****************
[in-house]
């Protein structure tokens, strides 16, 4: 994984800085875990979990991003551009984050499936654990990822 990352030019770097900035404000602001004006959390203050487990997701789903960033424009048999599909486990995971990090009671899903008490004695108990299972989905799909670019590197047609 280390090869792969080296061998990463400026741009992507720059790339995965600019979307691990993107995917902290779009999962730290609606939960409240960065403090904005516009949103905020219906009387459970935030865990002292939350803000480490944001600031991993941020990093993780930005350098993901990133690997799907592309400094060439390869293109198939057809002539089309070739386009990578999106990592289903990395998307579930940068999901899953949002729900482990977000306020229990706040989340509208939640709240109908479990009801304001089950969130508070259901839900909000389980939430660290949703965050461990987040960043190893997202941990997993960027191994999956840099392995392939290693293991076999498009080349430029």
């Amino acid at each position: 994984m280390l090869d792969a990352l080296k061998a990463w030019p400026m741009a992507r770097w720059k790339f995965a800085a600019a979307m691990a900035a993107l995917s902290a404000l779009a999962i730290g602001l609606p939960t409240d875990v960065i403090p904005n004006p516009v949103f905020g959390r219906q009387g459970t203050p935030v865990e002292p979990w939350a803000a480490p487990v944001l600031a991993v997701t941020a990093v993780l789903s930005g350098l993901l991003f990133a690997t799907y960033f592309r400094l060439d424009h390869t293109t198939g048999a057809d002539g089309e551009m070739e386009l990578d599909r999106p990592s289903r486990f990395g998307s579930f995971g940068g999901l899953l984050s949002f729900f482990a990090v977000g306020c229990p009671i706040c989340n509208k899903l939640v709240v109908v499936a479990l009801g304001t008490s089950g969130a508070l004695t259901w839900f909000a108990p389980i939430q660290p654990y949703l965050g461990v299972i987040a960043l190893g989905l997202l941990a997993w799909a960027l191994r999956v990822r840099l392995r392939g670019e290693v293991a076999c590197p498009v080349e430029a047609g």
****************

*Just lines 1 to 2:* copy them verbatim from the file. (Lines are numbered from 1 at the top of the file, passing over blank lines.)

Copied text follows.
[in-house]
């Protein structure tokens, strides 16, 4: 994984800085875990979990991003551009984050499936654990990822 990352030019770097900035404000602001004006959390203050487990997701789903960033424009048999599909486990995971990090009671899903008490004695108990299972989905799909670019590197047609 280390090869792969080296061998990463400026741009992507720059790339995965600019979307691990993107995917902290779009999962730290609606939960409240960065403090904005516009949103905020219906009387459970935030865990002292939350803000480490944001600031991993941020990093993780930005350098993901990133690997799907592309400094060439390869293109198939057809002539089309070739386009990578999106990592289903990395998307579930940068999901899953949002729900482990977000306020229990706040989340509208939640709240109908479990009801304001089950969130508070259901839900909000389980939430660290949703965050461990987040960043190893997202941990997993960027191994999956840099392995392939290693293991076999498009080349430029």